The effect of stimulus features on working memory of categorical and coordinate spatial relations in patients with unilateral brain damage.
SourceCortex, 48, 6, (2012), pp. 737-745
1 juni 2012
Article / Letter to editor
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SubjectDCN MP - Plasticity and memory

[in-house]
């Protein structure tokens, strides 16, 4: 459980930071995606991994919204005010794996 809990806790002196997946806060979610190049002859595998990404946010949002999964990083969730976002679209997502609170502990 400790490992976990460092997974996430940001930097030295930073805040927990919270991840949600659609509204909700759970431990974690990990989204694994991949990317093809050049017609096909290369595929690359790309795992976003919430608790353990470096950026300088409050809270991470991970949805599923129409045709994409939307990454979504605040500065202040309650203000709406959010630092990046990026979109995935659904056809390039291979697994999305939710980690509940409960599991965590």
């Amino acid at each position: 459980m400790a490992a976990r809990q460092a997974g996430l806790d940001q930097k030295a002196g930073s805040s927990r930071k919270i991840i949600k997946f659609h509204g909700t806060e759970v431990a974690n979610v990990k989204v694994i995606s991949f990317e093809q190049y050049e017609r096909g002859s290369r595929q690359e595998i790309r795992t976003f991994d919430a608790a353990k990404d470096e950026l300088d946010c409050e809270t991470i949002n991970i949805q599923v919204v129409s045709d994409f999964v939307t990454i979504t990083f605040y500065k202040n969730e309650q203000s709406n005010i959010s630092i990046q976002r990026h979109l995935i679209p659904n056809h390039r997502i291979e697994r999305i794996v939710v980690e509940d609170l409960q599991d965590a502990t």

Spatial relations are typically divided into categorical and coordinate spatial relations. Categorical relations are abstract and show a left hemisphere (LH) advantage, whereas coordinate relations are metric and related to a right hemisphere (RH) advantage. In the current study a working memory task was used to asses categorical and coordinate performance with two different stimulus sets. In this task, participants had to compare two sequentially presented stimuli, consisting of a dot and a cross. The cross size used in the stimuli was either large or small; a direct manipulation of the amount of information provided to determine a category, or to assess a distance. Patients with damage in the LH or the RH and highly comparable controls were tested. In control participants, categorical processing is faster with the use of a large cross, i.e., more visual information about category boundaries. In contrast, coordinate performance was more accurate with a small cross, i.e., presenting less unnecessary visual information. LH patients showed a specific defect in processing categorical stimuli with a small cross and coordinate stimuli with a large cross. The RH patients were impaired in all conditions except for the categorical small cross condition. We conclude that a larger amount of information present in stimuli increases categorical processing performance and decreases coordinate processing performance, while opposite effects are found for less stimulus information.
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